Scott G. Winterton, Deseret News
Fans watch as the two teams face off just before kickoff as Utah and BYU play at Rice-Eccles Stadium in Salt Lake City on Nov. 27, 2010.

There are a lot of informed people writing this week about what to expect from the big BYU-Utah game, but not very many uninformed people are weighing in.

So I thought I needed to represent them. Sometimes people make these games more complicated than they are.

I went to BYU back in the olden days when things were much simpler. We didn’t play that many really big schools, so it seemed like we always won — sometimes by 60 points. I liked that better because we could then brag about how good “we” were and challenge anyone to come and play us. We would play them right then, even though we’d just played a game, and no one ever showed up. They didn’t dare.

So we knew we were the best — until that big game with the Utes. That’s when life got very tense and uneasy.

Back in those days, I just considered the University of Utah the bad guys, and that’s pretty much all I needed to know. It was only after I grew up, got a job and discovered workplace synergistic, dynamic, overtime-stress teamwork that the world started to get more complicated.

That’s when I discovered that right next to the U. of U. is the world’s best pizza place, the Pie Pizzeria. How could such a heavenly place exist right next to the bad guys' campus? That shook my faith and made me begin to wonder if there were some good people who wore red.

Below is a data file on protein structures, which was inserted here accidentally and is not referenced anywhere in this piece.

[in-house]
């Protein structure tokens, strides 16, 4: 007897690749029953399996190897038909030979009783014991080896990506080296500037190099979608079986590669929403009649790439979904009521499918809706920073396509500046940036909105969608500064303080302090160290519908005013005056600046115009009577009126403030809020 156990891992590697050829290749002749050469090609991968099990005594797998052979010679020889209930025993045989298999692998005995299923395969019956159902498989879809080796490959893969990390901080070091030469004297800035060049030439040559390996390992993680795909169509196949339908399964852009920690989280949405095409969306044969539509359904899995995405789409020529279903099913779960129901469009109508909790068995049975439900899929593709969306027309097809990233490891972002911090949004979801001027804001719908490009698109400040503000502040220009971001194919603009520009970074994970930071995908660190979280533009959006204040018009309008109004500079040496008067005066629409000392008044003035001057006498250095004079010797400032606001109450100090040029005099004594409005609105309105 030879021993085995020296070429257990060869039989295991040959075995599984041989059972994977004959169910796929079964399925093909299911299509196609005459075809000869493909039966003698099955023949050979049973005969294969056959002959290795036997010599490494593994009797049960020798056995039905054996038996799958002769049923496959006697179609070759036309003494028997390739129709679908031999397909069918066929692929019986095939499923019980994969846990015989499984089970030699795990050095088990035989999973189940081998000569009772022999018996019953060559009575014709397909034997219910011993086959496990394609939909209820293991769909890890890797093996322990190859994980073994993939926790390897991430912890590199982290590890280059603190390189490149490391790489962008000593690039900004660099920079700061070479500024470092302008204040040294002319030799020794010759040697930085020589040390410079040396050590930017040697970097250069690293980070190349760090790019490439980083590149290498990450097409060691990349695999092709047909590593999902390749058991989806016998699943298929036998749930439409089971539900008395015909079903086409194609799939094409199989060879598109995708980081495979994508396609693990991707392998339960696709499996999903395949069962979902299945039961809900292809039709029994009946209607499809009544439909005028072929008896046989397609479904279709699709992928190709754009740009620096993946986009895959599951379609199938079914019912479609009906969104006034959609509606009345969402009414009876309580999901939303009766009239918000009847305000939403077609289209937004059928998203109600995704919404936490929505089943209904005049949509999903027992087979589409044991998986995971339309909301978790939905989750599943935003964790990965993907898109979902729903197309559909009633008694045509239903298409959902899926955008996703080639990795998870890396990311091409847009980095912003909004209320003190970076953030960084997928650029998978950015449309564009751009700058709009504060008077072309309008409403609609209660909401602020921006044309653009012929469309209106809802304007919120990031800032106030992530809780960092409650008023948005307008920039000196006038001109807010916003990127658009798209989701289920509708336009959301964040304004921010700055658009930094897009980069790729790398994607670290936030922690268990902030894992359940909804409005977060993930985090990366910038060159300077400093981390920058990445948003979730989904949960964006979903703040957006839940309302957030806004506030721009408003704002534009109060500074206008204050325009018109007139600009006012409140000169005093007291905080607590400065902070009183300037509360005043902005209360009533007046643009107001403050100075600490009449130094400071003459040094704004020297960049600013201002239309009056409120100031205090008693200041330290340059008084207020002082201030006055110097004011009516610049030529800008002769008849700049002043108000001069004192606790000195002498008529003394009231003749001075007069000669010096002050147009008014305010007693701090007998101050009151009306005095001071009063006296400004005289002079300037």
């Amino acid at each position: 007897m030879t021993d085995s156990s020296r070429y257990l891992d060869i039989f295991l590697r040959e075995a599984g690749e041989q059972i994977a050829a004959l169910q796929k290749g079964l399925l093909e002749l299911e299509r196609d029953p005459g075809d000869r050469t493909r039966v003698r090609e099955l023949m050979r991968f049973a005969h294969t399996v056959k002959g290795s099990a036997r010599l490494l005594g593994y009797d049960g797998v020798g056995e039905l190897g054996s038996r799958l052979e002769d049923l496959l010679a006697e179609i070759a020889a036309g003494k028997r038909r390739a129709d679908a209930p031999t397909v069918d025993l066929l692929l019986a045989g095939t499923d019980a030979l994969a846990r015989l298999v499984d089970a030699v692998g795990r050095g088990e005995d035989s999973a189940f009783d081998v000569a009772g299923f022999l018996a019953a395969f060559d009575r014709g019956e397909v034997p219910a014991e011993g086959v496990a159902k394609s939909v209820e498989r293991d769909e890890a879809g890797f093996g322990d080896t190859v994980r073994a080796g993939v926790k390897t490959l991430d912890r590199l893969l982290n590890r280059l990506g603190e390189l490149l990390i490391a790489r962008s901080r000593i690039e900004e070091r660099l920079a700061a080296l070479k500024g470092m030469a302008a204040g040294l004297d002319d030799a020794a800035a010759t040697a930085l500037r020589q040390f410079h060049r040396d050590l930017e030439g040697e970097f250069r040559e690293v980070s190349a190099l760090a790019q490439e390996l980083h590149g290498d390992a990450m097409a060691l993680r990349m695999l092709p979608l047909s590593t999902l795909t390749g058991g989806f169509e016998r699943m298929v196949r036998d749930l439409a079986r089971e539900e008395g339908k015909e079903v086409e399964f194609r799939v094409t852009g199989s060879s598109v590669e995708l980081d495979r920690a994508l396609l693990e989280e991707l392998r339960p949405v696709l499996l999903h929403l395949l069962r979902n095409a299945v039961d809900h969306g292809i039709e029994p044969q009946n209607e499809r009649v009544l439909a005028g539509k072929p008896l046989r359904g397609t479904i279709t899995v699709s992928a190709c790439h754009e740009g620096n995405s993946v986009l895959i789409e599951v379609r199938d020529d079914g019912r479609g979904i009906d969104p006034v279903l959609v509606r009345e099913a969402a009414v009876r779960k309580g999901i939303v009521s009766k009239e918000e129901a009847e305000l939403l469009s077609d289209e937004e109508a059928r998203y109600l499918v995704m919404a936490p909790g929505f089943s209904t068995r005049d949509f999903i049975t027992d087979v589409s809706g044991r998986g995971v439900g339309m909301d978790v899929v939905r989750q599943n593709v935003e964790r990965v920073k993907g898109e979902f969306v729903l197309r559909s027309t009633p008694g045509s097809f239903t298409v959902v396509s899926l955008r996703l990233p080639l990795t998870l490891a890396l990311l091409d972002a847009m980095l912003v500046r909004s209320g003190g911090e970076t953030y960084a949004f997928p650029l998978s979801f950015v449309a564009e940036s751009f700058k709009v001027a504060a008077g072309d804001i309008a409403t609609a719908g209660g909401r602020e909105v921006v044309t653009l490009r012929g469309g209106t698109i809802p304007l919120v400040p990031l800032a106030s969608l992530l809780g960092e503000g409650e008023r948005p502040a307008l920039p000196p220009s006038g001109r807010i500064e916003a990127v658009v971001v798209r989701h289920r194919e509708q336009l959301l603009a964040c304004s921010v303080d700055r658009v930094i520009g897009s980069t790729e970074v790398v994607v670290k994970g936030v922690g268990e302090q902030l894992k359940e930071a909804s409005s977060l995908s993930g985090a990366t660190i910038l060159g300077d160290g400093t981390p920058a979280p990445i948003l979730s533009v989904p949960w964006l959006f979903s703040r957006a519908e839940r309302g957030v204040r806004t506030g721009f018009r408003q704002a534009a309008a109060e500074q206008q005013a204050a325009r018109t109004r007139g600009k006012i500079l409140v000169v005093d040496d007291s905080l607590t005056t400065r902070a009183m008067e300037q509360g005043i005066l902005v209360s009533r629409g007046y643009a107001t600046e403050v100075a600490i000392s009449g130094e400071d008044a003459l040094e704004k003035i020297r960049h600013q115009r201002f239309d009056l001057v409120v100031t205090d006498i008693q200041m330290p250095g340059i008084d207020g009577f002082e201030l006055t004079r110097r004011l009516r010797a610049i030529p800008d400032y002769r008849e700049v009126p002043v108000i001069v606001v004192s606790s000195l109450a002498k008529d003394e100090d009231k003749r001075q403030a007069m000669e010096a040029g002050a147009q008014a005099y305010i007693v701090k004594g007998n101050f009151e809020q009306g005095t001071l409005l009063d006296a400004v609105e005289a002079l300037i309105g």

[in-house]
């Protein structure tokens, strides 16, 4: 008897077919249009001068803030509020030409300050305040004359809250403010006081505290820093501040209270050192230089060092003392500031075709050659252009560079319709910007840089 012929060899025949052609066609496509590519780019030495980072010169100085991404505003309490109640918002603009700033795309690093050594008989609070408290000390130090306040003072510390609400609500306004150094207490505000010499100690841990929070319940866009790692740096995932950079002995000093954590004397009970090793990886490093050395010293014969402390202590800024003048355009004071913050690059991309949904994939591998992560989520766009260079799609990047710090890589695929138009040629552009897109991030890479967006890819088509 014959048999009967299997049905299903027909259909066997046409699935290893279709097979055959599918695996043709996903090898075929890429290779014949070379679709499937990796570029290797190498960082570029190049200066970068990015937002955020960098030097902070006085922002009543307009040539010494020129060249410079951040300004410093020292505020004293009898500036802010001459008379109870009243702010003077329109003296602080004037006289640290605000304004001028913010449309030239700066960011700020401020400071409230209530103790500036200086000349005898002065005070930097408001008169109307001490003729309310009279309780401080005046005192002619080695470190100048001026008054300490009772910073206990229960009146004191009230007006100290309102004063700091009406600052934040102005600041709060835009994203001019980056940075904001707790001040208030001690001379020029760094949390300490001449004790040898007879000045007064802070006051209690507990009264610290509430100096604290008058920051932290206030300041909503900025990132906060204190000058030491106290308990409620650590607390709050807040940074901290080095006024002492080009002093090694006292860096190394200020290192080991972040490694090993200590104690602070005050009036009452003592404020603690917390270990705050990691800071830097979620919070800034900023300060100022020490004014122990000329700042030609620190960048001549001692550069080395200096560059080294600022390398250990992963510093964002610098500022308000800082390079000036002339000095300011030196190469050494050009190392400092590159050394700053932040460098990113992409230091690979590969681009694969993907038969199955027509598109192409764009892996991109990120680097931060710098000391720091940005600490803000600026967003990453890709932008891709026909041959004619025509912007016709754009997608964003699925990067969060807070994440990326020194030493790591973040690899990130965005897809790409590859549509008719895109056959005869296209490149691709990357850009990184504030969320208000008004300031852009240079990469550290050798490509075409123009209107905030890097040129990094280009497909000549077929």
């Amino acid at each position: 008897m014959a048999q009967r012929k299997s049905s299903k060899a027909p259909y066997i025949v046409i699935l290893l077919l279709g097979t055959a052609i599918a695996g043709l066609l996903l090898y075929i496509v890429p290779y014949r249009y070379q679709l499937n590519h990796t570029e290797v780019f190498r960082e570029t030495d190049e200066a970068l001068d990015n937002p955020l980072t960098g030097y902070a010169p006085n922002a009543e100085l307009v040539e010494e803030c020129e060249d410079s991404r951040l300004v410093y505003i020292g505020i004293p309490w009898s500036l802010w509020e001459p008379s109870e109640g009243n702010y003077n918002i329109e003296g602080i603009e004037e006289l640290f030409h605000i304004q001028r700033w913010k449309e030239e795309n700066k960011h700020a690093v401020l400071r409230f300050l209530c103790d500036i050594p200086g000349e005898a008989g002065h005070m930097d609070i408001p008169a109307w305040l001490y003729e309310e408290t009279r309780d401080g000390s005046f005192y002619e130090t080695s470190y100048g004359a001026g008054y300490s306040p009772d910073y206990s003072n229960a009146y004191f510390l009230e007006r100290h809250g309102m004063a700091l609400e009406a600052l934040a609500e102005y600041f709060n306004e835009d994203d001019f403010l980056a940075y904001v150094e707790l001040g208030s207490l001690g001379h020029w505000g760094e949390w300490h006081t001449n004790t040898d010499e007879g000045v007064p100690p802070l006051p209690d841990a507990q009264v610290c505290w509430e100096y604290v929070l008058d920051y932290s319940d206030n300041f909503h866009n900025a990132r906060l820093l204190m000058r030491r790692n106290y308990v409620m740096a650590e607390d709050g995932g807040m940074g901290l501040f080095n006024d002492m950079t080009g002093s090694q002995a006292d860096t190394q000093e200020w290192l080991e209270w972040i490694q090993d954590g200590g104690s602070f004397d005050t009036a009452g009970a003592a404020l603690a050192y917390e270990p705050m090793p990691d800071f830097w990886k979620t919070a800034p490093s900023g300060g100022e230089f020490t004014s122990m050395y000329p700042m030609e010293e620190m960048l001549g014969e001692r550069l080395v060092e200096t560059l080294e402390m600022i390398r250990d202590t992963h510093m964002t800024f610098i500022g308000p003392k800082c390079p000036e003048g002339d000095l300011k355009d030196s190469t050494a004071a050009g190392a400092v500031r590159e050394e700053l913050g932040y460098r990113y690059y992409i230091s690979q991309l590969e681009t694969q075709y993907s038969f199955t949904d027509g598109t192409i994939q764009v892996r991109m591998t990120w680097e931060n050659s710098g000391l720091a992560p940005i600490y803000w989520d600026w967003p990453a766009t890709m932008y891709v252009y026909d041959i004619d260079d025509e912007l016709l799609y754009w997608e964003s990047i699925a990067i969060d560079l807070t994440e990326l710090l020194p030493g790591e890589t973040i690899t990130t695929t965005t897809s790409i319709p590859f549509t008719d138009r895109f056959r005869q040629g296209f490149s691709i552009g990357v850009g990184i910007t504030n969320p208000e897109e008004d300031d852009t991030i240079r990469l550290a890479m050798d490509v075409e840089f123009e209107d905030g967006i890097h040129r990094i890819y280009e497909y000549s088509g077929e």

Even though I love watching an exciting football game, I must admit I don’t understand it like most guys. I don’t know what a wide, double-slot formation is or what an off-tackle Heimlich maneuver is. In my defense, when I went to high school, our team would just fumble on every play and the game was just a matter of watching the referees to see who had the ball. Then when I went to BYU, we would pass on every play. That was simple enough.

And I must admit I am the only fan in all of footballdumb who goes for the fake every time. When the quarterback fakes a hand-off, the other players who can’t see over each other are supposed to go charging after the decoy guy. They usually don’t, and that is very troubling to me. I’ll be watching the game and suddenly everyone will lose total interest in the guy I think has the ball. It doesn’t make sense. It’s sort of like watching your neighbor mow the lawn, only to suddenly see him wander off with the mower still going down the center of the street.

Speaking of something being confusing and not making sense, I was very sad to hear that the BYU-Utah rivalry game might not be forever. The benefit of that contest is that no matter how bad your life is going, you can always hope for a win in that all-important game that will make everything better. If you lose, well then it gets much worse, but there is always next year and synergistic, overtime teamwork.

It kind of makes me wonder how anyone could get so deep in the complicated strategy of making your team look good that they would lose sight of the simple joy of a rivalry and what it means to the fans.

Well, they can’t take the game away from us this Saturday. The stadium will be packed full of prideful people in red trying to humble the arrogant people in blue. The whole state will be watching. It’s supposed to be a perfect fall day. For a few hours, nothing else will matter. It will all be a matter of living in the moment.

That’s what good football is all about. It’s all good fun. Simple.

Just remember not to go overboard with your team pride because some things are more important that even this game. If you are a BYU fan, you’d better bring some red.

You might want to have some pizza.

Steve Eaton lives and works in Logan, Utah. He can be reached at